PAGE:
Tourists and holiday-makers are coming back to Lebanon as the country's life slowly returns to normal after the 19 month long civil war.
CU AND SV Women and men enter sea and swim in Jounieh, Lebanon. (2 shots)
GV Crowds skiing at Eyoun El Siman Faraya. (2 shots)
LV AND CU People on ski lift. (2 shots)
SV Child playing in snow.
GV AND SV Ski slope with man skiing. (2 shots)
SV Man learning to ski falls over.
CU Small child skiing.
TV AND GV People seated on terrace watching skiers. (2 shots)
Initials VS 17.30
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Background: Tourists and holiday-makers are coming back to Lebanon as the country's life slowly returns to normal after the 19 month long civil war. They face a shortage of accommodation because many hotels were badly damaged during the recent fighting. But the country's natural attractions remain unchanged.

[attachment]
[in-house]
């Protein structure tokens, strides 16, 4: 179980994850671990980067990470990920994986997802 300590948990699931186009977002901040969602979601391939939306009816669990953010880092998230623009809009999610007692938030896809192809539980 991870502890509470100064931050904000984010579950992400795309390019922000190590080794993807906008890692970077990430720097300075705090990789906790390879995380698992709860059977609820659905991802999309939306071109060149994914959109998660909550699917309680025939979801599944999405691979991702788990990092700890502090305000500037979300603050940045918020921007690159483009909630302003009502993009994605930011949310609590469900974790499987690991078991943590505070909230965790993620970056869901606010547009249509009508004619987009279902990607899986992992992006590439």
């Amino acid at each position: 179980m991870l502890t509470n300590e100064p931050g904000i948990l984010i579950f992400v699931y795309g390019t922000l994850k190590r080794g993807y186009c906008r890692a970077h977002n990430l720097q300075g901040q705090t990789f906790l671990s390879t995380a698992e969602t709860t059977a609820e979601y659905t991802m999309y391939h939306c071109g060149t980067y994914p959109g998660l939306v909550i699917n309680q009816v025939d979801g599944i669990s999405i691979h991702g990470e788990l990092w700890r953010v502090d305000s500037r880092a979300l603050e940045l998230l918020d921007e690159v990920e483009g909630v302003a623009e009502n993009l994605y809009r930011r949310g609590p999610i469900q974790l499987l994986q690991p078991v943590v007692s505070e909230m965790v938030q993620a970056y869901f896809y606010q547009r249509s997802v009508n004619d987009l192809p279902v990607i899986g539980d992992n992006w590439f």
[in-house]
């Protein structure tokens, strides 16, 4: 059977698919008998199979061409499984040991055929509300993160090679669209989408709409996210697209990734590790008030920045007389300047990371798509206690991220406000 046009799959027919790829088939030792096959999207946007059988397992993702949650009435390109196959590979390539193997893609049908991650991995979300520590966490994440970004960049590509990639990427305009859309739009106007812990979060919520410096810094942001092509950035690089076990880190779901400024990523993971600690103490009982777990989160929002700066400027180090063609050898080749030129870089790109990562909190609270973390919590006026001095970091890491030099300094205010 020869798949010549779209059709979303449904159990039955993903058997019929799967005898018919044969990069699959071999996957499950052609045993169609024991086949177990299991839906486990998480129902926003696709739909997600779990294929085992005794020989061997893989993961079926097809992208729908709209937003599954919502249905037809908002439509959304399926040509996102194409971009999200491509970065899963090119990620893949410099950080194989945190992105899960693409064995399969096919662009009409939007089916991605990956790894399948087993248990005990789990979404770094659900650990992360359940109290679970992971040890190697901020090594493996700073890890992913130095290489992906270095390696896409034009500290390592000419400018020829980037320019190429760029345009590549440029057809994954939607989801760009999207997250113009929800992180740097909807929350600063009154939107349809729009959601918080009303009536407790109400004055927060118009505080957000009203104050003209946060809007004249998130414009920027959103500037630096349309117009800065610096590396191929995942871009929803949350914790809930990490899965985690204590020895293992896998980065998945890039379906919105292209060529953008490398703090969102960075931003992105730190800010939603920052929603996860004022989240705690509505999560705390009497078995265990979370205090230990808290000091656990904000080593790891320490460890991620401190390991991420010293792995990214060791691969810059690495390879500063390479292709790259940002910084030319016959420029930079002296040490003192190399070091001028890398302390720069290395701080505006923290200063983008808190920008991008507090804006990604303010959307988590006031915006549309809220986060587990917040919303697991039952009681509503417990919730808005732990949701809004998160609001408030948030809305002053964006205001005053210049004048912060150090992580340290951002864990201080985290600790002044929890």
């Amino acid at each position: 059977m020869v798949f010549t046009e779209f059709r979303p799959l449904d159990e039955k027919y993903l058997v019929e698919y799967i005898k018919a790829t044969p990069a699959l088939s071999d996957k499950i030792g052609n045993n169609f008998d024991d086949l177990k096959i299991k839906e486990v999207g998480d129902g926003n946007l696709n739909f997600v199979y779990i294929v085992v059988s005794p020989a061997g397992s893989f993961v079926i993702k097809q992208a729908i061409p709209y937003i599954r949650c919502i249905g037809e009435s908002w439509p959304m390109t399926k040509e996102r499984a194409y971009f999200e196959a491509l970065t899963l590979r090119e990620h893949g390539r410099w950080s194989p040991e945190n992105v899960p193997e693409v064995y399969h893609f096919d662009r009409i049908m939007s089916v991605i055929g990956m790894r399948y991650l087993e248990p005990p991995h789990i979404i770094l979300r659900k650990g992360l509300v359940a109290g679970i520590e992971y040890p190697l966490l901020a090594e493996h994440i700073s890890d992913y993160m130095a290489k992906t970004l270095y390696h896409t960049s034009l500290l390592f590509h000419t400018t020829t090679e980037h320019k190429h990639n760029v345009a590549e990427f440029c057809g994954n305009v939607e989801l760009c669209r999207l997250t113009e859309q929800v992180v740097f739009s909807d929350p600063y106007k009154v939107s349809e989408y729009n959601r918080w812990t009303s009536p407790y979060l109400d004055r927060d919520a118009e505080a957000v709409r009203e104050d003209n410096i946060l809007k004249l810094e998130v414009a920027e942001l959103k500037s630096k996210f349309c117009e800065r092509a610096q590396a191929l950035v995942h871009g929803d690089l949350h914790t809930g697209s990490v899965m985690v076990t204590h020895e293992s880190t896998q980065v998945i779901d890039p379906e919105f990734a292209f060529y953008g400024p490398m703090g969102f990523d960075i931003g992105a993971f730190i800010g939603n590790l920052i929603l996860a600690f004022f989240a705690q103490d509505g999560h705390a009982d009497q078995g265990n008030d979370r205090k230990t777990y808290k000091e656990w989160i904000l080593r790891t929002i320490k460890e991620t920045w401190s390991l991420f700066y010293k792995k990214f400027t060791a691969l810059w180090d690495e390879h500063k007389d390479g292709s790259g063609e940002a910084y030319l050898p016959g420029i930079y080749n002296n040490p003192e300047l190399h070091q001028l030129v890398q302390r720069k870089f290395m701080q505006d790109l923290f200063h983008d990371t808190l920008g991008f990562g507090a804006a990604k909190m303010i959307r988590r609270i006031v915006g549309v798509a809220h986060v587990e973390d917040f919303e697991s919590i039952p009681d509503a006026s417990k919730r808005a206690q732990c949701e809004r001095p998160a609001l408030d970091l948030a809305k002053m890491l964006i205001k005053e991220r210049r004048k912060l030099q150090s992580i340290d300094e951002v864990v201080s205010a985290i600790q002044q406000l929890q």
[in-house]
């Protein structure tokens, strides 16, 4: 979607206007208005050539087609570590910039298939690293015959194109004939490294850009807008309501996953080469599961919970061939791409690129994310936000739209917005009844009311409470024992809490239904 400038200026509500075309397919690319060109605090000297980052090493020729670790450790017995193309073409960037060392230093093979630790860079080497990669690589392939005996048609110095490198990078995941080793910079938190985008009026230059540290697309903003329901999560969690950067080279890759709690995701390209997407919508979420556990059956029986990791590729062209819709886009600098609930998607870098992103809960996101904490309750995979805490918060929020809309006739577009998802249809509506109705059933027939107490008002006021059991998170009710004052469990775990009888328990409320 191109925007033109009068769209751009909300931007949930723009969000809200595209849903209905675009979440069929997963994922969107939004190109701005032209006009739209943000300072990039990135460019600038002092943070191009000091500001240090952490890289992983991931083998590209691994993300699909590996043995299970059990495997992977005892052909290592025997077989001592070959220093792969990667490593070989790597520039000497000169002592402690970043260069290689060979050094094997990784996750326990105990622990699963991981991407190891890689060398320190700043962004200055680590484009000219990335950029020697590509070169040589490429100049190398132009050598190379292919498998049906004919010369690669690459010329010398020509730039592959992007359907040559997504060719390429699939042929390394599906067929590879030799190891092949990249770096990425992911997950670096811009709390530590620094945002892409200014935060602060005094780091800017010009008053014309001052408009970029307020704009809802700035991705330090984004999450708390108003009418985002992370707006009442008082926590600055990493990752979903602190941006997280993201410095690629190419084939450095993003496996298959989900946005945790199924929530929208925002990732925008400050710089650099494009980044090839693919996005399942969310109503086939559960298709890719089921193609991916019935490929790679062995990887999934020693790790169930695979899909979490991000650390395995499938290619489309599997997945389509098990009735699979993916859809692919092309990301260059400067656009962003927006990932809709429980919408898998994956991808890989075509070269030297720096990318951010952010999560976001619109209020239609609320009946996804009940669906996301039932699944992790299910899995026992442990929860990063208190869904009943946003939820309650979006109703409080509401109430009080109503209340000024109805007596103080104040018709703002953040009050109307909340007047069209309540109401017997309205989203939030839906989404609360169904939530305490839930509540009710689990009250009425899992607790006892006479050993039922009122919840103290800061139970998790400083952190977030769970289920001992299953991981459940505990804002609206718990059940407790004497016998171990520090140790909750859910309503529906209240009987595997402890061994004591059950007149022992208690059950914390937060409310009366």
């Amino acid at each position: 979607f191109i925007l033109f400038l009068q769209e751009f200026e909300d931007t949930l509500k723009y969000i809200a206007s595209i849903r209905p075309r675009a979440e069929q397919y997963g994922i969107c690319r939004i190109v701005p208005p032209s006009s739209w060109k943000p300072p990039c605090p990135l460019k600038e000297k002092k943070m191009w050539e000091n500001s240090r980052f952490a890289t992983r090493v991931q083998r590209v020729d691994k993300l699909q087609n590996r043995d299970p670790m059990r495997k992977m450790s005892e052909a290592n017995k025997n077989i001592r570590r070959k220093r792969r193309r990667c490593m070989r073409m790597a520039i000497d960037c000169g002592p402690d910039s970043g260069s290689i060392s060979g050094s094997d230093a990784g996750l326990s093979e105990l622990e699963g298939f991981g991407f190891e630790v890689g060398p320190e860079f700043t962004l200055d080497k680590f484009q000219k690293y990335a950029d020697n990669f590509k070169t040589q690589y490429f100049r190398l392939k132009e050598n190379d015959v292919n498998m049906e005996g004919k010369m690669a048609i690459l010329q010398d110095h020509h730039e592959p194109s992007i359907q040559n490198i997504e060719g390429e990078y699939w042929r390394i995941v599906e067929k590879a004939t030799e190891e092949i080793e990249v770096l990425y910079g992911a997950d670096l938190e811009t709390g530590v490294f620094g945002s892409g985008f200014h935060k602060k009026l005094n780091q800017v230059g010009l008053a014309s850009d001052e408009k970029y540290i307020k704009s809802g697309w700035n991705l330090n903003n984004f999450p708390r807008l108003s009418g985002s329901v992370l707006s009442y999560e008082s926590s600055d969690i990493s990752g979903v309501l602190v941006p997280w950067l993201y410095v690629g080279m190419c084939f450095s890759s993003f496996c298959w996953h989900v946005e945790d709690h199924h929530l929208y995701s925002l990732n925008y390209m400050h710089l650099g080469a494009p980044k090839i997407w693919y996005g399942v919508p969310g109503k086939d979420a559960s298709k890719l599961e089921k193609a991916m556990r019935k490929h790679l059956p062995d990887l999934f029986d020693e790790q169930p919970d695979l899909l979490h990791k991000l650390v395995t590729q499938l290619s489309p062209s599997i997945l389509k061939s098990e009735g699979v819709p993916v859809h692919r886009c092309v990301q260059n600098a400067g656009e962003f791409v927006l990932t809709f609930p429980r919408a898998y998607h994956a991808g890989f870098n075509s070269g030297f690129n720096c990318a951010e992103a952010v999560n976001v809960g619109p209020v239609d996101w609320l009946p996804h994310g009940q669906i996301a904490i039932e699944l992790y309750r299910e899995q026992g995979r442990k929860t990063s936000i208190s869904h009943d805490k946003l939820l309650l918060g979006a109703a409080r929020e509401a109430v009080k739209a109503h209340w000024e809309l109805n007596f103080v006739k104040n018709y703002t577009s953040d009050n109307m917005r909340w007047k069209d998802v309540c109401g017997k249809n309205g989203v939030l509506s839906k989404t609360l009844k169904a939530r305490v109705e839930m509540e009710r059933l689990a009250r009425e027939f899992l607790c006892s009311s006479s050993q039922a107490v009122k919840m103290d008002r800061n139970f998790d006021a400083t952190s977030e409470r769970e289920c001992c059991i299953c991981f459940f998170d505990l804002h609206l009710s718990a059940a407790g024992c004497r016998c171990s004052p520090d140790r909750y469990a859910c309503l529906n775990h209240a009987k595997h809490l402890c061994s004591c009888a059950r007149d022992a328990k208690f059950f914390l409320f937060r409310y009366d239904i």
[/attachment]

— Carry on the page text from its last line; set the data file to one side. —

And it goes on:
SYNOPSIS: The climate in Lebanon, with mild winter on the coast but abundant snow in the hill country has been attracting many foreign visitors. The beach in Jounieh is crowded again. One can enjoy swimming or water skiing in the morning...
... and then, later in the day, practice some winter sports at the nearby Eyoun El Siman Faraya.
Lebanon used to be the tourist centre in the Middle East. Scenic beauty, sunshine and historical sites are the main attractions. Before the recent outbreaks of fighting, about two million tourists visited the country every year. The glamorous sea-front hotels were the rendezvous of jet-set princes and film stars. But in Beirut only one of many celebrated international hotels has escaped serious damage.
Lebanese believe, however, that the jet set will be back. Lebanon's vigorous business community is getting down to work again as part of the reconstruction effort that follows the war. The country's banks are open and many of the international companies which withdrew business during the war are returning. And the Lebanese pound has lost surprisingly little of its value against the United States dollar.